This is one of our family’s all time favourite movies which we never get sick of seeing when ever it is shown on tv. We have a DVD of it in Italy that’s almost worn out. Starring Dustin Hoffman who I generally find to be a bit too actory if you know what it mean, playing a brilliant but frustrated actor who can’t find roles because he’s too, well, actory. But by dressing up as a woman, Dorothy, he lands a key role in a tv sitcom and becomes a hit. This is all a bit of a conceit because Hoffman in reality looks nothing like a woman but you can’t help but go along with the increasingly frantic plot as he falls for the Director’s girlfriend Julie who likes him as a woman and sets him up on a weekend date with her father, Les. Others too start to fall for him and he becomes desperate to escape the role and come clean but can he survive the fall-out? It’s great fun and Hoffman is surrounded by a host of great acting performances from Bill Murray, Charles Durning, Jessica Lange, Sydney Pollack (who also directed the film) and many others. It’s full of laughs and the line ‘Does Jeff know?’ has become a family saying.
I’m a big Scorcese fan and this is one of his best. It’s based on the true story of Henry Hill played by Ray Liotta and his life in the mob alongside his wife Karen played by Lorraine Bracco (who would later star brilliantly as Dr Malfi in The Sopranos) and lifetime mates Jimmy Conway and Tommy DeVito played brilliantly by Robert de Nero and Joe Pesci. It’s a rollicking story as the drugs and greed cause the relationships to fracture. It’s violent, shocking and funny in equal measure and makes you wonder if being a GoodFella is really as good as it’s cracked up to be. And it’s about 2.5 hours long so you need to take a good run at it! Get the nibbles in. It’s probably the nearest thing to a real blokey movie that I enjoy. I’m sure Carol has never seen it all the way through.
Silence of the Lambs (1991)
Now I can’t remember where we saw this for the first time but it’s a belter of a movie. Starring Anthony Hopkins in his greatest ever role as the cannibalistic killer Hannibal Lecter who assists the FBI in their hunt for another serial killer nicknamed Buffalo Bill. Supporting Hopkins was a brilliant performance from Jodie Foster as the raw FBI agent Clarice Starling and also from Ted Levine as the killer Jame Gumb. It’s a real psychological horror movie with loads of disturbing scenes, especially in the exchanges between Lecter and Starling in the high-security prison and once Lecter escapes custody. It spawned a series of sequels and prequels but none got close to the excellence of this classic. I think it means something to me as it’s probably the one and only horror movie that we’ve enjoyed watching together.
Schindlers List (1994)
I think we saw this film in Staines after returning from Italy. I’d come across the book on which it is based, Schindler’s Ark, by Thomas Keneally first. I think it had been a Booker prize winner and I came across it for pennies in a charity shop. I was utterly gripped by it and wondered if a film could ever do it justice but Spielberg did a fantastic job bringing the story to life. Basically it’s about Oskar Schindler, a German industrialist and member of the Nazi party, who turns from making money to trying to save his Jewish employees after witnessing the persecution of Jews in a Polish ghetto, whilst out riding. Liam Neeson is very good in the lead role but I think the most compelling performance was by Ralph Fiennes as the brutal psychopathic SS camp commandant. The brutality is harrowing but ultimately your faith in the human spirit is restored. It’s a true story. This coronavirus thing seems like a real burden but it is a bloody walk in the park compared to what these people had to endure.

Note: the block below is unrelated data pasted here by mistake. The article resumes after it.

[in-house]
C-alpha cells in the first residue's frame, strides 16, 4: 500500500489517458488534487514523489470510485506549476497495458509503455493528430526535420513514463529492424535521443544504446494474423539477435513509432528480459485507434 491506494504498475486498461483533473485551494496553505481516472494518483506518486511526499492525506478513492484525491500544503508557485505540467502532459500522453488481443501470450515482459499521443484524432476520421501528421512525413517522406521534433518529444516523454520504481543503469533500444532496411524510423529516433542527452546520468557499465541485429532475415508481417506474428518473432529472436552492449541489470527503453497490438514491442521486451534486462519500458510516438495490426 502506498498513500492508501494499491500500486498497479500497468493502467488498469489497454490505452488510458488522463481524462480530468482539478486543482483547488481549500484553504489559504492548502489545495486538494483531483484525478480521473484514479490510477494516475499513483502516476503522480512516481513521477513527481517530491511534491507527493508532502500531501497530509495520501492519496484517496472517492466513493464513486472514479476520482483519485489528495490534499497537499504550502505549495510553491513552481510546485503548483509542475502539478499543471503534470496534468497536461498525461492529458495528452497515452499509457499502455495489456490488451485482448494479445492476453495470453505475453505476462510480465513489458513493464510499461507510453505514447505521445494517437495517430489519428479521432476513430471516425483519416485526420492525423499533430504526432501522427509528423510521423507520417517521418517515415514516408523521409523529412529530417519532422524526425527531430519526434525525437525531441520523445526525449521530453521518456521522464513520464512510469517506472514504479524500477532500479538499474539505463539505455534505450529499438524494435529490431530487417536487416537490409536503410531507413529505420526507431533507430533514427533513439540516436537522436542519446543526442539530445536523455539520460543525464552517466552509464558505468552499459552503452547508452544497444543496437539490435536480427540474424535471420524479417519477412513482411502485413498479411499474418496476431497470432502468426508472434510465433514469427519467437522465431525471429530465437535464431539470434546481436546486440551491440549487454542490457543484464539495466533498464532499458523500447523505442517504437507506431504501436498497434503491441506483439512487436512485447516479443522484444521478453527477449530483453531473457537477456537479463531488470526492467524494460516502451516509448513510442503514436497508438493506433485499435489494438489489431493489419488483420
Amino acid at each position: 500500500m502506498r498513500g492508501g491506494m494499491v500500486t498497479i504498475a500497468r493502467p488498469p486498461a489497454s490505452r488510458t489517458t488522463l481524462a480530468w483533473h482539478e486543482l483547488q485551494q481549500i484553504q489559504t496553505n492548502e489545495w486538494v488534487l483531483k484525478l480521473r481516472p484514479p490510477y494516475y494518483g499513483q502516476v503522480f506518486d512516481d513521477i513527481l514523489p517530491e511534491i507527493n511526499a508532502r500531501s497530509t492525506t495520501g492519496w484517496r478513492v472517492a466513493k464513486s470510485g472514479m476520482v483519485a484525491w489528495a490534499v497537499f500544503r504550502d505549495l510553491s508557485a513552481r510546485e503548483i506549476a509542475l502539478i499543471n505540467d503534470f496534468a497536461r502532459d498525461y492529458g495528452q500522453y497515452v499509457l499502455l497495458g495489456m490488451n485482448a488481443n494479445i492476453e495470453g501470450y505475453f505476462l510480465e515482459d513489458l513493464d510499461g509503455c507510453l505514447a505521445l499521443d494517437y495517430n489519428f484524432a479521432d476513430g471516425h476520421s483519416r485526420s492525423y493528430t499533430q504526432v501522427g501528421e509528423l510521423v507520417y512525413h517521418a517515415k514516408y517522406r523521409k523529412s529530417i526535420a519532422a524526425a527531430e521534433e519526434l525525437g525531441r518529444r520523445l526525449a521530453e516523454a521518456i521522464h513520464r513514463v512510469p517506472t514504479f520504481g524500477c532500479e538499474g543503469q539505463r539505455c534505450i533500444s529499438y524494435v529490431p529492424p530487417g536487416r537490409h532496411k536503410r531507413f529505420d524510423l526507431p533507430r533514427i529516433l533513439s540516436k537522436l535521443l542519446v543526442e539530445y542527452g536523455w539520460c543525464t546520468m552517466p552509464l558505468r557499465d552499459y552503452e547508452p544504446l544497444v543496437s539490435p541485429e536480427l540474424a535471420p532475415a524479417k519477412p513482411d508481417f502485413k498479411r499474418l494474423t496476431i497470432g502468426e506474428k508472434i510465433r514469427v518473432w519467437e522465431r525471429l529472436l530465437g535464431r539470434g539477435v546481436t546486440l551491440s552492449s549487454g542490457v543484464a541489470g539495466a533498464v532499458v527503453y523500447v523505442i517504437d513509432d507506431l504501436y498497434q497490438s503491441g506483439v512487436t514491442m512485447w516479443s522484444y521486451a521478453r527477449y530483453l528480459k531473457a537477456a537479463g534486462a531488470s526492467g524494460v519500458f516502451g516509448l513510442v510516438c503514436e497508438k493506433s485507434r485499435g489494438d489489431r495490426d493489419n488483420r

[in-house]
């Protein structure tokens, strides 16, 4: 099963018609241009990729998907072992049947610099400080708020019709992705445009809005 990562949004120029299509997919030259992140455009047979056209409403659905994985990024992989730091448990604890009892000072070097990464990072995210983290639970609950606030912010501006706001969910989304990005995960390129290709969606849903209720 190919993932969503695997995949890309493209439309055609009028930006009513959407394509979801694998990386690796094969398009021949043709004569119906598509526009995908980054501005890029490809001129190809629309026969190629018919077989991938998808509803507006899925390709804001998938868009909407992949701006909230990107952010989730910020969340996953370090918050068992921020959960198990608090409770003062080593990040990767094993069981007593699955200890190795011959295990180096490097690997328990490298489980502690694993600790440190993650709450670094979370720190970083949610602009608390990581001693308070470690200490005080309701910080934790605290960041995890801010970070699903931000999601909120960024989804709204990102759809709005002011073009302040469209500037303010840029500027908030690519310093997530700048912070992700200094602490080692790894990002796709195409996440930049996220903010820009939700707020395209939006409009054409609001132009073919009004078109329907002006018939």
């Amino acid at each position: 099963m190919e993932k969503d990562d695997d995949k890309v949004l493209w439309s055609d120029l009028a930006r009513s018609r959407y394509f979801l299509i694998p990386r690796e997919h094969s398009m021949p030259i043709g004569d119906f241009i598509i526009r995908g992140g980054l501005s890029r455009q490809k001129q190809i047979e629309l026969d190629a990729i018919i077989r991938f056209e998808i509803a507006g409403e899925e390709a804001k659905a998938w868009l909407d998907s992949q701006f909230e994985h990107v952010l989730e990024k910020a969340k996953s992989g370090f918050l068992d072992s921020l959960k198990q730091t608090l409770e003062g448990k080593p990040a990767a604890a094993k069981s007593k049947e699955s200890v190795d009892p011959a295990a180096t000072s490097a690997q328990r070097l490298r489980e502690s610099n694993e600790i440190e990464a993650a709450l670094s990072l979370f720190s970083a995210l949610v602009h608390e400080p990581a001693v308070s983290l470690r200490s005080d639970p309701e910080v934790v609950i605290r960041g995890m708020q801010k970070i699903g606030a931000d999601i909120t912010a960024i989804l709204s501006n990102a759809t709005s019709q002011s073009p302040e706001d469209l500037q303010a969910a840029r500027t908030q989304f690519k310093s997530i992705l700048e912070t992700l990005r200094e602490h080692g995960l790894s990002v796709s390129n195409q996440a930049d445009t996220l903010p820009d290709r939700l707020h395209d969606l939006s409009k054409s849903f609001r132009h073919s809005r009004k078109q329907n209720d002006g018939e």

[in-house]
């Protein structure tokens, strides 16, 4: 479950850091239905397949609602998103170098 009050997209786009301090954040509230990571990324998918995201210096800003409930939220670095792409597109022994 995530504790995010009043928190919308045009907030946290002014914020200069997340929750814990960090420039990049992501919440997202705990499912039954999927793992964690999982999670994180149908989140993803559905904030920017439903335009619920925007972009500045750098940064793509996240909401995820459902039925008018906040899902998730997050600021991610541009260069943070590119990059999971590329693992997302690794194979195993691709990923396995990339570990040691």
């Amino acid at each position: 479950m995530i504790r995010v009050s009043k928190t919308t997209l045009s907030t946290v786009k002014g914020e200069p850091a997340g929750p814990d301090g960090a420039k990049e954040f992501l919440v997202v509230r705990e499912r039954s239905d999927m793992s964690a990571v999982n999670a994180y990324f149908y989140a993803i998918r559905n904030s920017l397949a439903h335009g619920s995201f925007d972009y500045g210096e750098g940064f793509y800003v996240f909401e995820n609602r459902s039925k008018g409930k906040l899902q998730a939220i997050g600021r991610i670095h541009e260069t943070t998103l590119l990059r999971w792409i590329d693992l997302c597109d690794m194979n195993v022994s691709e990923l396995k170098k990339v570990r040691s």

Pulp Fiction (1994)
Now I do remember where we saw this – it was the film’s premiere in Cannes at the Film Festival. We were entertaining guests there when I worked in the mobile phone business and it was the hottest invite around. We actually walked up the red carpet behind all the cast and Director Quentin Tarantino. Those were the days. I remember it affectionately not just because of the whole Cannes experience but also because it’s a fairly long film at 2.5 hours and the story is edited into different timeframes making it seem like a haphazard collection of disparate stories until it all comes together at the end. You needed to concentrate a bit and we’d been having a few drinks all day so most of our guests snoozed through it all. Ha! But I loved it. It’s a series of intertwined incidents about the Los Angeles underworld, involving the lives of two LA hit men, a gangster’s wife, a boxer, two small-time criminals and one gimp. The language is strong, some scenes are very graphic and the soundtrack including the sensational Misirlou, is just fantastic. Plus it’s he only film I can actually watch Bruce Willis acting and not corpse.
Shawshank Redemption (1994)
Look this has got to be in everyone’s top film collection hasn’t it? Heaven only knows where we first saw it; probably on tv. It virtually disappeared without comment (and takings) when it was first released. But it was the ultimate slow-burner and word of mouth slowly got it noticed by a wider audience. I shouldn’t have to tell you the plot about a man wrongly convicted for murder and his life in Shawshank prison and the relationships he develops with his friend Red, the prison Governor and the various bullies around the place on both sides of the cell doors. Ultimately he gets his redemption in a fantastically clever ending. You just go to bed smiling at the end of it. But it’s another 2.5 hour long film and until recently Carol had only watched the first hour or so before heading off. So I asked her to watch it through on a recent showing and she loved the complete storyline too. Morgan Freeman as ever gives a telling performance.